Schools

By Paula Tatarunis Paula Tatarunis
All day they stream past, petitioners
for understanding, accolade, critique.
I read them all, a vast anthology
of jumbled genres on a common theme:
affliction. So I parse, interpret, scan.
I graph dysrhythmias, dysmetrias;
I eavesdrop on caesuras for unsaid
murmurs, gallops, rubs, snaps, flutters, clicks.
The perils of misreading harrow me—
beware the treacheries of metaphor!—
the elephant that squats upon a chest
is not a burning heart or waterbrash.

Just take the imagists. Their heads explode.
St Elmo's fire flashdances on their limbs.
They float, they swim. Knives twist within their flesh.
They're ball-and-chained by lead, filled with concrete.
Butterflies inhabit them. Their pipes
are wrong, and clogged. Their systems freeze and crash.
Invaded, they resist; defenses fail.
What they need, they think, is you to flush
it out of them, whatever it is, doc.

The formalists present minutiae,
in alphabetical enjambed iambs—
pentameter's ten digits, five lub-dubs—
from acne, backpain, catarrh, dandruff, eye-
strain, flatfoot, gas pains, hangnail, itchiness,
the jitters, kinks, lethargies, migraines, nose-
bleeds, obstipation, panics, queasy retch-
ings, styes and tremors, ulcers, vertigo,
to wandering womb, xerosis, yaws and zits.

Free versers, on the other hand, wax Walt
Whitmanic: their barbaric yawps celebrate and sing
incantatory songs of themselves, songs
of the breath as it wheezes and rales through them,
the short breath and long breath, the breath that is moist or dry,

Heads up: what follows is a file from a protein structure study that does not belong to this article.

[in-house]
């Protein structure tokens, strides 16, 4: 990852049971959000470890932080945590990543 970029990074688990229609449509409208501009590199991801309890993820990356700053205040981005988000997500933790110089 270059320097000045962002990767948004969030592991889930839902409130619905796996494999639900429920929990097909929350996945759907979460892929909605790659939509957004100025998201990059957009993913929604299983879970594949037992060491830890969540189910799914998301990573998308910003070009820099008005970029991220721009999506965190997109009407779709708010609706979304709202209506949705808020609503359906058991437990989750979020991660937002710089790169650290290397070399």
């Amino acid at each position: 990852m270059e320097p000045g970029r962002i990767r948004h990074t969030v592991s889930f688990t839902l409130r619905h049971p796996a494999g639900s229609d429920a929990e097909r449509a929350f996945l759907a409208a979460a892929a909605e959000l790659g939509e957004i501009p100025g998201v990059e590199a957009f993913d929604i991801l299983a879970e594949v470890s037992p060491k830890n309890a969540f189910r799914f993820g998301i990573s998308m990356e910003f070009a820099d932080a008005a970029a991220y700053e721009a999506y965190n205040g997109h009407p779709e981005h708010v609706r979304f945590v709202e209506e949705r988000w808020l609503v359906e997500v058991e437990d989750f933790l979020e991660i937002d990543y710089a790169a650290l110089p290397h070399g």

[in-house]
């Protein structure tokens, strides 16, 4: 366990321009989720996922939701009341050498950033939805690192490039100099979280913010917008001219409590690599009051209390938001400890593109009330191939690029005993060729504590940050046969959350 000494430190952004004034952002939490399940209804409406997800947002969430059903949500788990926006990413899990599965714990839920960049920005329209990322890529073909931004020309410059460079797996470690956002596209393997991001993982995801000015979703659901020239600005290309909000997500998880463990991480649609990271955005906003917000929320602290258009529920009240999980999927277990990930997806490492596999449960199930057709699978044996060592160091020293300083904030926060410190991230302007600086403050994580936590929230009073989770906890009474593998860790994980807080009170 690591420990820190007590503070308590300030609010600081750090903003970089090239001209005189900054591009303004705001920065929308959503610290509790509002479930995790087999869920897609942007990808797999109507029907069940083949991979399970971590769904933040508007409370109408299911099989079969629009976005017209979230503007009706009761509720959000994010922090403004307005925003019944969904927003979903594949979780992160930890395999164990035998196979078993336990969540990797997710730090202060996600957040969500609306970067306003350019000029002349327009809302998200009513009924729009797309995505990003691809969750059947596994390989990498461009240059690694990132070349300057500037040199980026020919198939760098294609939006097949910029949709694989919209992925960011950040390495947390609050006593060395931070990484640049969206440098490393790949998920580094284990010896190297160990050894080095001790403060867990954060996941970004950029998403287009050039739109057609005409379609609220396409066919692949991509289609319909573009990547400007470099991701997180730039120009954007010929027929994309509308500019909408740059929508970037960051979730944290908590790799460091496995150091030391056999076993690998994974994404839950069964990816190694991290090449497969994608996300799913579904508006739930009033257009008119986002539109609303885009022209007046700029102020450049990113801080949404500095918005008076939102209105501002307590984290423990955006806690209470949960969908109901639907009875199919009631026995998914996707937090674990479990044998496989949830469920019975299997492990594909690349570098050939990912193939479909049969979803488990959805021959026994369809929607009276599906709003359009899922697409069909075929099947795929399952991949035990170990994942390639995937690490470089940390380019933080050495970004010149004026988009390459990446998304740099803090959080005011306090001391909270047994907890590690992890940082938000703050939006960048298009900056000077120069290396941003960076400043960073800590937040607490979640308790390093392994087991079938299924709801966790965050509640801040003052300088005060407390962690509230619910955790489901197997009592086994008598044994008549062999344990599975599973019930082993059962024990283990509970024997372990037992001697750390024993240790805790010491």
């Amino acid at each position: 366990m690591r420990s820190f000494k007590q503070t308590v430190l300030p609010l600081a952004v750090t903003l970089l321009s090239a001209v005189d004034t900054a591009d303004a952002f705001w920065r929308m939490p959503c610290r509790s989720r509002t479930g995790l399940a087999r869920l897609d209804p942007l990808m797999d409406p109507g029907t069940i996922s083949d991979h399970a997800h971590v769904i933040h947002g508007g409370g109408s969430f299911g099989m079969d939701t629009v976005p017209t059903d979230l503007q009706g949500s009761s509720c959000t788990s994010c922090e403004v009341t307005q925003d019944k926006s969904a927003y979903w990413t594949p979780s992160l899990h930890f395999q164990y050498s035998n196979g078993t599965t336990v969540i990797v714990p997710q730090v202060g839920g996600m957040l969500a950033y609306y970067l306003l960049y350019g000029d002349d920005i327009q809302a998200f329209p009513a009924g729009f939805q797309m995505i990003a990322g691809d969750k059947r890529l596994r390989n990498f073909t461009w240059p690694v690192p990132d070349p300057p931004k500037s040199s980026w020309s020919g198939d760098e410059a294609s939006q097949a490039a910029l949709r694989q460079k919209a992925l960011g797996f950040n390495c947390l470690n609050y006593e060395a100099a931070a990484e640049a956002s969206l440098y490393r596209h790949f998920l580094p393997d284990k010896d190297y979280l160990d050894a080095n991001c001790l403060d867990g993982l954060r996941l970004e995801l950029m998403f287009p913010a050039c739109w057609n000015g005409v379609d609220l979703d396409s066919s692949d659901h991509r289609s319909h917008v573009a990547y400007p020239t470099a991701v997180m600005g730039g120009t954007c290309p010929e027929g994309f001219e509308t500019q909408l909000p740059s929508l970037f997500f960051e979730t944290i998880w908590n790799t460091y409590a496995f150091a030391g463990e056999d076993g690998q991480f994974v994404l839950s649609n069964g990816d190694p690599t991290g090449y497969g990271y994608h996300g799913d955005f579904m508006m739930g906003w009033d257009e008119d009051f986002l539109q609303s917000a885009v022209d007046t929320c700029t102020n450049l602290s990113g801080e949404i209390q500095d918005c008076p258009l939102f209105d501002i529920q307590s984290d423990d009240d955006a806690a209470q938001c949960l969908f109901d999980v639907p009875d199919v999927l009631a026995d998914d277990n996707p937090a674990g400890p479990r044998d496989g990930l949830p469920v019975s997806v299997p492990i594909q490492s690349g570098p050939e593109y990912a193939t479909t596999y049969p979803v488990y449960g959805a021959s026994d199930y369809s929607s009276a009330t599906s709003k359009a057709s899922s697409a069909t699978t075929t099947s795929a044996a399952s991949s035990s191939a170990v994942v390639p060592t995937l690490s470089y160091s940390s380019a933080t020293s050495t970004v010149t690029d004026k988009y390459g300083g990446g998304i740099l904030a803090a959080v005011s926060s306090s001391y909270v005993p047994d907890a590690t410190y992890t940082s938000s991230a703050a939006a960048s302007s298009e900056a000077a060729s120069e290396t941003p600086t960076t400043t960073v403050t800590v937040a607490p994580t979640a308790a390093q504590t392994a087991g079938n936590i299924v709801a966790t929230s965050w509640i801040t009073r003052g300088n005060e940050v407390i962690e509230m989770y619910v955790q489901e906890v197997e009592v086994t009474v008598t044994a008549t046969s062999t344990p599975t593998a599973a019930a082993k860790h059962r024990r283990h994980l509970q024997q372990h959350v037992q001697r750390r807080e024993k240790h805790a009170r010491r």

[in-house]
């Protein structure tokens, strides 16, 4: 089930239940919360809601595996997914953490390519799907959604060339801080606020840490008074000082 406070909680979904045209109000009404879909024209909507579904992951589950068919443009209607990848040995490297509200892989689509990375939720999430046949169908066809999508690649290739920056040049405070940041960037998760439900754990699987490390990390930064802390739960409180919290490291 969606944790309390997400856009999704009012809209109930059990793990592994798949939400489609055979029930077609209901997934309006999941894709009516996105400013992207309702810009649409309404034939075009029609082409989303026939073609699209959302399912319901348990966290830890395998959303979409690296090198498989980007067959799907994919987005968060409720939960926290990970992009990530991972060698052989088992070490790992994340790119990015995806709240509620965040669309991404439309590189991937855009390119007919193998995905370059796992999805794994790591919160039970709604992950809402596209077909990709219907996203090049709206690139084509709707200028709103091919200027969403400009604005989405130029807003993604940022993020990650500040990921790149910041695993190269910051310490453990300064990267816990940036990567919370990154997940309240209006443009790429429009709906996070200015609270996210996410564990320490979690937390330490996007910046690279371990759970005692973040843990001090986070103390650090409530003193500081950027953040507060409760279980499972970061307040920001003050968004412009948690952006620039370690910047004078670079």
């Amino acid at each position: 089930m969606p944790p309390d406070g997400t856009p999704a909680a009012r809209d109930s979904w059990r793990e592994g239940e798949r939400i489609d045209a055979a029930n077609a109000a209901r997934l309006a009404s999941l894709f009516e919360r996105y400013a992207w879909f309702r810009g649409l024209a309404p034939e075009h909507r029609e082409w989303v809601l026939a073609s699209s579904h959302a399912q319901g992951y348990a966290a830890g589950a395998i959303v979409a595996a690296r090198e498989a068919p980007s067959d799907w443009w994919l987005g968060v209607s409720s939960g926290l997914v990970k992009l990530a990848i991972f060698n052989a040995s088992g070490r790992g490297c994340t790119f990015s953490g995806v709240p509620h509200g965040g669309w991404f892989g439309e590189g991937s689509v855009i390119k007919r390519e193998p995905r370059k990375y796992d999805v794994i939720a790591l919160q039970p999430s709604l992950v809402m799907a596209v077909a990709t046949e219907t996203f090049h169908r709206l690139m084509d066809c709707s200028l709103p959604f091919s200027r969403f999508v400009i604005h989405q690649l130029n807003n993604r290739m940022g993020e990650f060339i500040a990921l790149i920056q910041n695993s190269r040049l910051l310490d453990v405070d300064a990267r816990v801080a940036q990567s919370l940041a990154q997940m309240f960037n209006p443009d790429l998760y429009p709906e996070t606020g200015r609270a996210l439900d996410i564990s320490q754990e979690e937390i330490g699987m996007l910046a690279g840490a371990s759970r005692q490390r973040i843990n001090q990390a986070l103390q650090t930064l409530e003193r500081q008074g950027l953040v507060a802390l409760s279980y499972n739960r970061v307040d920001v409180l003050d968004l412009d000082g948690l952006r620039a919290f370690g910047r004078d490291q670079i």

songs of the blood, the thick- and thinness of it, its heat, its turbulence,
songs of the gut, its rippling coils, the dark burden of its secret indulgences,
songs of the muscled limb, inflamed with toil or the languid thrash of love.

Didacticists, of course, will always add
their theories of omission or commission:
slept in a draft, got their feet wet, caught a chill,
forgot their overshoes and oversoul,
ate too little roughage, too much ham,
should have pumped less iron or pumped more,
Mea culpa, meus morbus they intone,
certain you'll absolve them back to health.

Narrativists enshrine a fleeting pain
within an epic of chronology
I woke at six—I'm a morning person—
brushed my teeth, ate oatmeal with a pat
of low-fat margarine, the kind that has
the dancing turkey on the tub, on sale
for .99 at Johnnie's, by the time
you tune back in it's afternoon, the pain
has come and gone; they're vacuuming the rug,
the doorbell rings, the kettle's whistling,
you try to interrupt—where did you say
that pain was?—loquacity steamrolls on
through supper, TV, bedtime, dreams, alarm
clock going off at six. Try Tylenol,
you say, your fingers crossed. Call if it's worse.

Then there's the avant garde. The cutting edge.
The text Munchausens off the sizzling page.
Hypoglossalalia muscles in,
between John Cagey silences, the din
and Sturm of wild unsound, unsense.
O, there are stranger dysphasias, Wernicke,
than are dreamt of in your neurologies,
mutant L=A=N=G=U=A=G=Es that cacophone
far off the beaten geographic tongue,
where elephants explode and overshoes
fibrillate with longing—El Dorado,
Shangri-la, Eden, Heaven, Hell—you name it,
it's yours. And that's, of course, the joke. You nod.
You say, "I understand." You really don't.

Source: Poetry (May 1999).

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This poem originally appeared in the May 1999 issue of Poetry magazine

May 1999
 Paula  Tatarunis

Biography

Physician and poet Paula Tatarunis makes her home in Newton, Massachusetts. Her work often layers medical knowledge, natural landscapes, and allusions to history and religion.

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Poem Categorization

SUBJECT Arts & Sciences, School & Learning, Activities, Poetry & Poets, Humor & Satire

POET’S REGION U.S., New England

Poetic Terms Mixed, Allusion, Imagery

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